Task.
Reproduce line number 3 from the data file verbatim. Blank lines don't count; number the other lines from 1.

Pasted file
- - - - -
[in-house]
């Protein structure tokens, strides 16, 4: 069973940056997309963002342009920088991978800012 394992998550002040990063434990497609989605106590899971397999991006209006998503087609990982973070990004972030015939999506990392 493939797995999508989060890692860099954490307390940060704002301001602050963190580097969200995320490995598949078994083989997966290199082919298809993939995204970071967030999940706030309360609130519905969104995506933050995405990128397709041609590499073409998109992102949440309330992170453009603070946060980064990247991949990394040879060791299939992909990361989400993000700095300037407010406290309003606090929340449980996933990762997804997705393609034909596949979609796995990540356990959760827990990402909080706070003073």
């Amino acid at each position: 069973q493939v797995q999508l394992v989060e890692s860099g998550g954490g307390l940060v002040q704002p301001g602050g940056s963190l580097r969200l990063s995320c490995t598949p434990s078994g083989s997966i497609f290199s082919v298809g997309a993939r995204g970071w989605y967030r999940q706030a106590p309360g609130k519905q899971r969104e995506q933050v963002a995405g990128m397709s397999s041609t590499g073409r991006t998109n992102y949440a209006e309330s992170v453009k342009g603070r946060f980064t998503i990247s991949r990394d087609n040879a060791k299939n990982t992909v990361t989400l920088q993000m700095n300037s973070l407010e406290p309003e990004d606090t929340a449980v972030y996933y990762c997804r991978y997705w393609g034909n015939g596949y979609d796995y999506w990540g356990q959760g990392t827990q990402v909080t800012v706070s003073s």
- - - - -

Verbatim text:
């Amino acid at each position: 069973q493939v797995q999508l394992v989060e890692s860099g998550g954490g307390l940060v002040q704002p301001g602050g940056s963190l580097r969200l990063s995320c490995t598949p434990s078994g083989s997966i497609f290199s082919v298809g997309a993939r995204g970071w989605y967030r999940q706030a106590p309360g609130k519905q899971r969104e995506q933050v963002a995405g990128m397709s397999s041609t590499g073409r991006t998109n992102y949440a209006e309330s992170v453009k342009g603070r946060f980064t998503i990247s991949r990394d087609n040879a060791k299939n990982t992909v990361t989400l920088q993000m700095n300037s973070l407010e406290p309003e990004d606090t929340a449980v972030y996933y990762c997804r991978y997705w393609g034909n015939g596949y979609d796995y999506w990540g356990q959760g990392t827990q990402v909080t800012v706070s003073s």